You mentioned Tartt’s The Little Friend. Well. I rate it very high indeed. I don’t consider it “lesser” at all. To be fair, I would rank it at least as good as The Secret History, maybe even higher, actually. What is “lesser” for one author, may be some unreachable “Nobel Prize” level for another. Willa Cather. I think she is precisely the author whose work is a bit hard to judge because simplicity and unpretentiousness are at the core of her literary style, at least in my opinion. I wonder if she has a truly weak novel, since none are “in one’s face”, so to speak. A Lost Lady is one great novel of hers, in my opinion, but it is certainly far from being among those people will mention first.

    Liked by 2 people

    • Thank you, Diana! Excellent comment! Many great and interesting general points about the topic in your first paragraph.

      I agree that Donna Tartt’s “The Little Friend” is very good and perhaps a little better than that author’s “The Secret History.” I guess the ending of “The Little Friend” disappointed me to some extent. For me, “The Goldfinch” is Tartt’s masterpiece. Loved it!

      As for Cather, I’ve read all her novels and liked or loved each and every one except for her last, “Sapphira and the Slavegirl,” which I thought was meant well but which I also thought was awful.

      Liked by 1 person

  3. ” To Kill a Mockingbird ” is a novel by the American author Harper Lee.
    It became an instant best seller , even with serious issues of rape and racial inequality,the book has the warmth of Atticus Finch for his honesty and integrity for lawyers.
    She wrote the Novel in 1960

    “Go set a watchman ” was the next Novel published in 2014 , actually Lee wrote the Novel before TKAM.
    Lee`s lawyer found the manuscript .After contacting Lee and reading the manuscript, she passed it on to Lee’s agent Andrew Nurnberg.
    By that time Ms.Lee was old and not capable of making any decisions, so when the novel was published, it became very controversial.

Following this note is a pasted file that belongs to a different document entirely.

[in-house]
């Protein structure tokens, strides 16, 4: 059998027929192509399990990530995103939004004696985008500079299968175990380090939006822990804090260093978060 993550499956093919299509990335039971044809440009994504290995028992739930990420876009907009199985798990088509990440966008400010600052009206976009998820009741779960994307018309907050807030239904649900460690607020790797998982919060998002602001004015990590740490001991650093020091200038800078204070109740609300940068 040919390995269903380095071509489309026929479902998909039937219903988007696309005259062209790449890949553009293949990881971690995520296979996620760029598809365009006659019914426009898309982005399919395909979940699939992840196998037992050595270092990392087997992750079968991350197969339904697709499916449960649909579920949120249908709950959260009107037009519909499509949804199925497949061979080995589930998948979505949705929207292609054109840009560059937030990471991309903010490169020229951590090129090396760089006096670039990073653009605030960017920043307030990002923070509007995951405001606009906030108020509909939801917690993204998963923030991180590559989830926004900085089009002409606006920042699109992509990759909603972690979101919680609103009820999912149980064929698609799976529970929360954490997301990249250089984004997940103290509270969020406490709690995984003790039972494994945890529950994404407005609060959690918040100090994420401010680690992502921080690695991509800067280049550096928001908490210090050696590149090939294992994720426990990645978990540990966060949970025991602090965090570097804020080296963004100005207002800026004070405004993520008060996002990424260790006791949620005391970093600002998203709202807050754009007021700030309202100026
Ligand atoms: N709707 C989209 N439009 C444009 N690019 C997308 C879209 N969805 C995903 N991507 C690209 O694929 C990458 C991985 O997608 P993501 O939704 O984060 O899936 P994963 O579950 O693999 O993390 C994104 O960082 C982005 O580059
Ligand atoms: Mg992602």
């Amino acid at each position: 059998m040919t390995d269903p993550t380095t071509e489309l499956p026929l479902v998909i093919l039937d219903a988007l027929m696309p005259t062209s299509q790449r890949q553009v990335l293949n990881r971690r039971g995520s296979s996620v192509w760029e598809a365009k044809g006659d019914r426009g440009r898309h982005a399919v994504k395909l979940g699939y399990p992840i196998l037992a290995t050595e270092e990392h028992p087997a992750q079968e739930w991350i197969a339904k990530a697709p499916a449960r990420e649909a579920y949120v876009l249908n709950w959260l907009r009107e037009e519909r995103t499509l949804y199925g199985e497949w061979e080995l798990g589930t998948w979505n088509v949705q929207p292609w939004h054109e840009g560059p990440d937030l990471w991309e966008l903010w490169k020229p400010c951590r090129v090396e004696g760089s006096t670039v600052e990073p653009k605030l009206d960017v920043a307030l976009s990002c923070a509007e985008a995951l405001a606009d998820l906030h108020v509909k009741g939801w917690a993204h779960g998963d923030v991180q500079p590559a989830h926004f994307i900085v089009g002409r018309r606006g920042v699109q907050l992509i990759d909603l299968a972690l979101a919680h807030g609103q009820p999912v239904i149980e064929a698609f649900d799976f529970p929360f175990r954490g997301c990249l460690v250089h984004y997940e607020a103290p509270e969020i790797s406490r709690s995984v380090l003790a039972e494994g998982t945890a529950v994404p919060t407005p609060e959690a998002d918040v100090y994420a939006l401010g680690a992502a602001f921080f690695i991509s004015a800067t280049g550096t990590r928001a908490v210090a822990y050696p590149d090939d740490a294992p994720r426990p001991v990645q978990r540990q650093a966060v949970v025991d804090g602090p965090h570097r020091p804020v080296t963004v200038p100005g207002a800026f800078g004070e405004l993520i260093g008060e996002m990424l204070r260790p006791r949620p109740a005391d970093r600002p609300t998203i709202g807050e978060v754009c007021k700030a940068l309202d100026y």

I regret reading it, I know Dave you never read the book. Atticus Finch was portrayed more as a racial character.

    Liked by 2 people

  4. Hi Dave, as mentioned in my comment to Rebecca, I don’t read every book by an author, I often only read the most famous of their books. Having said that, I did not love The Sun Also Rises by Hemmingway, much preferring A Farewell to Arms, For Whom the Bell Tolls, and The Old Man and the Sea. I didn’t like Shirley by Charlotte Bronte nearly as much as I liked Jane Eyre. I didn’t like any of Anne Bronte’s books. I preferred L.M. Montgomery’s Emily series to her Anne series which seems different from most people and I preferred An Old Fashioned Girl by Louisa May Alcott to Little Women.

    Liked by 2 people

    • Thank you, Robbie! Everyone has their individual tastes in literature, which is a very good thing! 🙂

      I was also not a big fan of “The Sun Also Rises,” and thought “Shirley” was okay but not a lot more. I did like Anne Bronte’s “The Tenant of Wildfell Hall” a lot, for its “early” feminism and other reasons. Like you, I loved L.M. Montgomery’s “Emily” trilogy; the only one of the “Anne” books I liked more was “Anne of Green Gables” — by a large margin.

      Liked by 1 person

      • I absolutely agree that it is a good thing everyone has different taste and that there are so many different genres and innovations of literature and poetry available. I just never liked Anne’s style of writing, but there are lots of other books so it doesn’t really matter. I’m not an Austin fan either.

        Liked by 1 person

        • Yes, Robbie, so many books that we don’t have to like them all. 🙂 Jane Austen is not one of my favorite authors, either, but I did enjoy reading her six novels (especially “Persuasion” and “Pride and Prejudice”).

          Liked by 1 person

  5. Thank you very much, Dave, for this thought-provoking post! I must admit that I had to inform myself a little bit and found out, like the writer above me, that “Elefants Can Remember”, was Agatha Christie’s biggest failure and that she was probably already suffering of Alzheimer’s syndrom when she was writing it.

    Liked by 3 people

  6. The most able are nearly always good but not always at their best, which most often comes to light in the first third of their professional lives, though not always. This applies to writers, painters, pitchers, actors, running backs, dancers, guitarists and acrobats.

    There are of course some who can perform at a high level for longer, and more often, so well even that they make a series of episodic triumphs look like a lifetime profession. Most on my list cannot continue to produce at their best for nearly so long.

    Writers have the advantage of minimal exertion, as compared to ballplayers, which allows them to stay in the game longer, and even sometimes, as in the case of 60ish Lampedusa, to go straight out of nowhere to the top of the heap like Roy Hobbes. Sometimes writers stay at their writing desk too long. Agatha Christie’s last, published in the 1970’s, was used by an expert in gerontological function to illustrate the terrible falling off of intellectual capacity in old age.

    But as the most able are nearly always good, it pays, after reading their best, to read most of their books, since most writers are nearly always not as good. Which is also why it pays to listen often to the most able musicians. Most of the rest are nearly always not as good.